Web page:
Following in the wake of Rolls-Royce’s contentious takeover of Bentley Motors in 1931, the first new Bentley model to come out of Rolls-Royce’s Derby Works was the 3 ½ Liter of 1933. Rolls-Royce bosses were initially unsure of how to satisfy traditional Bentley buyers, but “the silent sports car” seemed to resonate with a broad audience and sales grew steadily. In this new car, the spirit of Bentley remained, though now with greater comfort and refinement. At its heart was a new inline six, pushrod engine of 3,669 c.c. derived from the Rolls-Royce 20/25. To maintain Bentley’s sporting image, the engine was fitted with a high-compression crossflow cylinder head, a sportier camshaft profile and twin S.U. carburetors. The result was approximately 110 horsepower, which allowed the car (depending on coachwork) to reach a very respectable 90 miles per hour. While it was certainly a far cry from the thundering 8-liter, the new Bentley 3 ½ liter was much easier to drive and maneuver in tighter modern traffic conditions, and it proved to be very popular with buyers, with nearly 1200 cars sold before the revised 4 ½ liter replaced it.
In keeping with both Rolls-Royce and Bentley tradition, Derby Bentleys were shipped only as complete rolling chassis to be bodied to order by dealers or individual clients. Many buyers continued to favor Vanden Plas, who was W.O. Bentley’s preferred coachbuilder in the Cricklewood days. But with the Derby chassis, a number of other traditional English coachbuilders got in on the action with numerous bodies built by Park Ward, James Young, and H.J. Mulliner. Freestone & Webb would also practice their craft on the versatile 3 ½ liter, however in much smaller numbers than its competitors. Of the 1183 3 ½ liter Derby Bentleys built, just 59 were bodied by Freestone & Webb. Of those, only 9 cars, including our featured example, were built in the fixed-head coupe style.
This 1934 Derby Bentley, chassis B136 AH, is a handsome and exquisitely restored car wearing unique close-coupled “Saloon Coupe” coachwork by Freestone & Webb. It was originally delivered in June of 1934 via Dex Garages of Newcastle-on-Tyne, England. The first registered owner was William L.P. Miesegaes, also of Newcastle. Period photos of this car, as shown in Michael Ellman-Brown’s book The Silent Sports Car reveal the distinctive coachwork remains in the same configuration as it was originally delivered; with its low roofline, upholstered top with faux irons, and large boot with rear mounted spare and luggage rack. The large boot and rack hinted that Mr. Miesegaes intended to use his Bentley as a long distance tourer.
The extensive history file contains build sheets and works service records that show the car was regularly cared for during Mr. Miesegaes’ tenure which appears to have lasted through 1951. The Bentley then came Stateside with the second owner, listed as Major S. Levin of Tarzana, California. The next record is from a 1971 RROC directory which lists the car as belonging to Russell Keller, who kept it a further 15 years. It was then sold to Peter Hageman or Kirkland, WA who kept it until 1995 before passing it to Wilson Borden of Bryn Mawr, PA. It then returned to Hageman in 2004, and following two short-term owners, the Bentley would be acquired by Karl Thomas who would continue to care for it from 2008 through 2018.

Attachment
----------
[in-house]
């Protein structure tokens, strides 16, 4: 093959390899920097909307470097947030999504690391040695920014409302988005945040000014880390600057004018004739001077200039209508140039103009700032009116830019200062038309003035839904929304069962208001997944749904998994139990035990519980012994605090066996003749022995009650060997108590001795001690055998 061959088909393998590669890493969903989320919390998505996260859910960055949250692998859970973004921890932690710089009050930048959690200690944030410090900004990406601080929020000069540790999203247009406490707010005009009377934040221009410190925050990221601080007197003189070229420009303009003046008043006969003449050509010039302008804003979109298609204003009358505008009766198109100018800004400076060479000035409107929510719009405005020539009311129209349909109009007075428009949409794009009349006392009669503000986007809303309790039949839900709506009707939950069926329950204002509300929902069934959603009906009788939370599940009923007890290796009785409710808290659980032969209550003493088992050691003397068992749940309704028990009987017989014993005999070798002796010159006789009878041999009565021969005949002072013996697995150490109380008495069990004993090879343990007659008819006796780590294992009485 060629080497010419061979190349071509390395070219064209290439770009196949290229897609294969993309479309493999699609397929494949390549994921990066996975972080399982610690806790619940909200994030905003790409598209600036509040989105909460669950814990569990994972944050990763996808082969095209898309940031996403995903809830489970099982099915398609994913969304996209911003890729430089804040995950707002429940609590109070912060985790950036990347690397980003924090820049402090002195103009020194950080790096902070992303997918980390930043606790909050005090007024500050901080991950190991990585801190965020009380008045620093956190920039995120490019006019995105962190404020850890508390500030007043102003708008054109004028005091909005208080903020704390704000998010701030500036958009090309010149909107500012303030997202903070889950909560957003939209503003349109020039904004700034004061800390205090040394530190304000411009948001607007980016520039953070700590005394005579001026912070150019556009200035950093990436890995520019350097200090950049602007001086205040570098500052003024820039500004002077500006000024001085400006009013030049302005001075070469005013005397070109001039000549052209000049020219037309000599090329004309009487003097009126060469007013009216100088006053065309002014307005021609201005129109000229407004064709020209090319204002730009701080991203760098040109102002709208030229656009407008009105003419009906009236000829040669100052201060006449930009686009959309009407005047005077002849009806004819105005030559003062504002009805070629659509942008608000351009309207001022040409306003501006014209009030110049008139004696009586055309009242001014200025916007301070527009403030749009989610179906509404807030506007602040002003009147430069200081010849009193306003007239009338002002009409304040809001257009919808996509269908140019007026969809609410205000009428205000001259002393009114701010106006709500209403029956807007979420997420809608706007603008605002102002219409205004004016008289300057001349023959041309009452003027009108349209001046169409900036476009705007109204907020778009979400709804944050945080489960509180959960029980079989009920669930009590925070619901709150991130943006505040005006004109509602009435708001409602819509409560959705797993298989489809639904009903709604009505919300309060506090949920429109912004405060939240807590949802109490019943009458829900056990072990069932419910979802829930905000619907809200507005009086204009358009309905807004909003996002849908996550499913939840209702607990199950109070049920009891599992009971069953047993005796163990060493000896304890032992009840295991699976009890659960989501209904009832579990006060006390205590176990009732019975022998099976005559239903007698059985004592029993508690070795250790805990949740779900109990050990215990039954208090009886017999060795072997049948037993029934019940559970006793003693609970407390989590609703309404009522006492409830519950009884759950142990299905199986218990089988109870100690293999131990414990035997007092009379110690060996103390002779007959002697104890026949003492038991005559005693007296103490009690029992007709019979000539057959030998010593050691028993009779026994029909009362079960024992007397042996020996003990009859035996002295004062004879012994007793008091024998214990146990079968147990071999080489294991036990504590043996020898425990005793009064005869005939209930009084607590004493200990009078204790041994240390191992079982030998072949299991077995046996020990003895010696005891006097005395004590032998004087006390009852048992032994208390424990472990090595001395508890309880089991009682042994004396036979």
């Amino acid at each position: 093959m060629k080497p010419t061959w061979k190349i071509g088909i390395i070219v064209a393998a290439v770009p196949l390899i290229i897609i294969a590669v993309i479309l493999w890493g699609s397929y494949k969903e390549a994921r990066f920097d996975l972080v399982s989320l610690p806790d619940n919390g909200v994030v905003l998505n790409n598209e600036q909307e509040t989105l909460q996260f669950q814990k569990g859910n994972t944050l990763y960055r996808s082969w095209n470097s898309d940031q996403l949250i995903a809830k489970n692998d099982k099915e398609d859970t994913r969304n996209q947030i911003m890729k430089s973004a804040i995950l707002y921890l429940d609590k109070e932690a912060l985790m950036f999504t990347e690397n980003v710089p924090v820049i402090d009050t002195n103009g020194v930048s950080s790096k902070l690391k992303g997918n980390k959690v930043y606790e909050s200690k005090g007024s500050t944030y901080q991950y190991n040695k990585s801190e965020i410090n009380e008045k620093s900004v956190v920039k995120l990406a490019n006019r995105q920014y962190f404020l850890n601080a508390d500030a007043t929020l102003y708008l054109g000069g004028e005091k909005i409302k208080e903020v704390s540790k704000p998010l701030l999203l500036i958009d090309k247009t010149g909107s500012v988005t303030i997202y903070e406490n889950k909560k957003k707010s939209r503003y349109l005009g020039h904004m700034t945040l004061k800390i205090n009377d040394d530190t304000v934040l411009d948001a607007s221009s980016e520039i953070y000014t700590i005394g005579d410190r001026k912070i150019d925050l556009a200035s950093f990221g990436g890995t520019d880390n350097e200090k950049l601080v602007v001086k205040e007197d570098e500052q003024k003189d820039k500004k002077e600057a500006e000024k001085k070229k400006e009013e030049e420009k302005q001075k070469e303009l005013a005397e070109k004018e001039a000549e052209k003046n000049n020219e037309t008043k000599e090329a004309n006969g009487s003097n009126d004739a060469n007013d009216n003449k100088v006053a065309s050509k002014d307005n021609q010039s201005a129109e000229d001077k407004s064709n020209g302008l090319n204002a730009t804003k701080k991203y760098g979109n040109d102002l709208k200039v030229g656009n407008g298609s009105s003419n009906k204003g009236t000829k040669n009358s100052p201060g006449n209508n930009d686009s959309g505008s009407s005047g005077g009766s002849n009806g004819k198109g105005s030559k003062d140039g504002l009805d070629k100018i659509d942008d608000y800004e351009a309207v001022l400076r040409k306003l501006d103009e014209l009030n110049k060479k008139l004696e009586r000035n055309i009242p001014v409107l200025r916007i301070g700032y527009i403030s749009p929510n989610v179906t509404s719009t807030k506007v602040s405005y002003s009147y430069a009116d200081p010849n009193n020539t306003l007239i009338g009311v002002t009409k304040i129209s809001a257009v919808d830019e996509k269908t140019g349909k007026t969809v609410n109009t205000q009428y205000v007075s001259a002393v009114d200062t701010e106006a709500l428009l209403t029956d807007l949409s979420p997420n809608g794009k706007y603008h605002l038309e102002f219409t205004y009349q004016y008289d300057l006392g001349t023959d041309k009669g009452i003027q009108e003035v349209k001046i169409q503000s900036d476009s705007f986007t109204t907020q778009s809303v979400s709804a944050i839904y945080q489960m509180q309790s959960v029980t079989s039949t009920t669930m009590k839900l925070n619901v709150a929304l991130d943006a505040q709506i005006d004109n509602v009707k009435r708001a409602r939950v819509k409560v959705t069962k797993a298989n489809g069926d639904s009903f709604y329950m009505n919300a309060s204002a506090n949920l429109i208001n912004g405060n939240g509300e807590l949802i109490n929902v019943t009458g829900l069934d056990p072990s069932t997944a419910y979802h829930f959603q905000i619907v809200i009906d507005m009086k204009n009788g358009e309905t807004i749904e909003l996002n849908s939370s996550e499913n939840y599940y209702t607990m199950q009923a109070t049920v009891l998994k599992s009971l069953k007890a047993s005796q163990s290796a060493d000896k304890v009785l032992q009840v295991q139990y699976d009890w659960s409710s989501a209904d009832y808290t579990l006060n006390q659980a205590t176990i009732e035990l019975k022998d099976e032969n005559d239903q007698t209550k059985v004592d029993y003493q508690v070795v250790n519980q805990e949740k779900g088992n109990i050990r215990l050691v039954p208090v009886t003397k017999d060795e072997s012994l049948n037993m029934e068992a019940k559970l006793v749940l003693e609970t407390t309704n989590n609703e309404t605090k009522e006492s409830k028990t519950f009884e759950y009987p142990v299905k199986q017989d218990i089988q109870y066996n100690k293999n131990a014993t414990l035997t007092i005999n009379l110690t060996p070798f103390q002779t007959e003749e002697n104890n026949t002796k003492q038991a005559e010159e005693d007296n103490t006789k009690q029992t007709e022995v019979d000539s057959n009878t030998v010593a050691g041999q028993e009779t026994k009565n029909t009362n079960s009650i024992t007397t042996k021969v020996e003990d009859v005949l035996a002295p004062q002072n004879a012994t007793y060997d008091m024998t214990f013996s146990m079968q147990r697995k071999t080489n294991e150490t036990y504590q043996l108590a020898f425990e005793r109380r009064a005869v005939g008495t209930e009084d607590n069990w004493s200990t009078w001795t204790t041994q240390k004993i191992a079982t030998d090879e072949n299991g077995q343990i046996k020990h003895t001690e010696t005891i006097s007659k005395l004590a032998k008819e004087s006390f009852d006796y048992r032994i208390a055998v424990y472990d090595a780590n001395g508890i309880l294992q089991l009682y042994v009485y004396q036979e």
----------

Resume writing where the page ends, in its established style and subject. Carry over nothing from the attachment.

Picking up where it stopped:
Today, chassis number B136 AH presents in beautiful condition wearing a high-quality cosmetic and mechanical restoration that has been exceptionally well-maintained by its passionate owners. The claret red body is accented with black wings and a black upholstered roof, which suits the sporty nature of the body quite well. Panel fit is excellent, and the doors open and close with the precise feel that reveals the quality of the restoration. The fascinating coachwork has a number of unique details including Lucas P100 headlamps mounted on shortened stanchions to maintain a lower profile. The aforementioned boot incorporates the original tool kit on the underside of the lid and the roof features a large sliding sunroof to bring some light into the cozy four-place cabin. As with the paint, the brightwork is excellent, with consistent high-quality plating and good fit.
The inviting four-place cabin has been restored using high quality black leather and gray Wilton carpet. The excellent seats appear barely broken-in with just slight creasing on the leather, and a warm character from light recent use. Lavish woodwork on the dash and door caps is surely a highlight of the interior, refinished to a high standard. Fine details include intricately finished vanity cubbies in the blind quarters and a period Philco radio integrated into the fascia.
Build sheets confirm the car retains its original, numbers-matching engine. These remarkable engines are under-stressed and famously durable, and this example has been maintained in excellent order, usefully updated with a stainless steel exhaust. It runs very well and delivers its signature smooth power through a four-speed gearbox as originally equipped. The right hand lever is precise and positive, with a deeply satisfying mechanical feel when shifting gears. The sale will include the rare original tool kit, extensive documentation, service and maintenance manuals, and Derby Bentley technical information.
With rare and intriguing coachwork, this lovely 3 ½ liter has enjoyed outstanding care thanks to a string of dedicated enthusiasts, and it is ready for enjoyment in the hands of its next owner.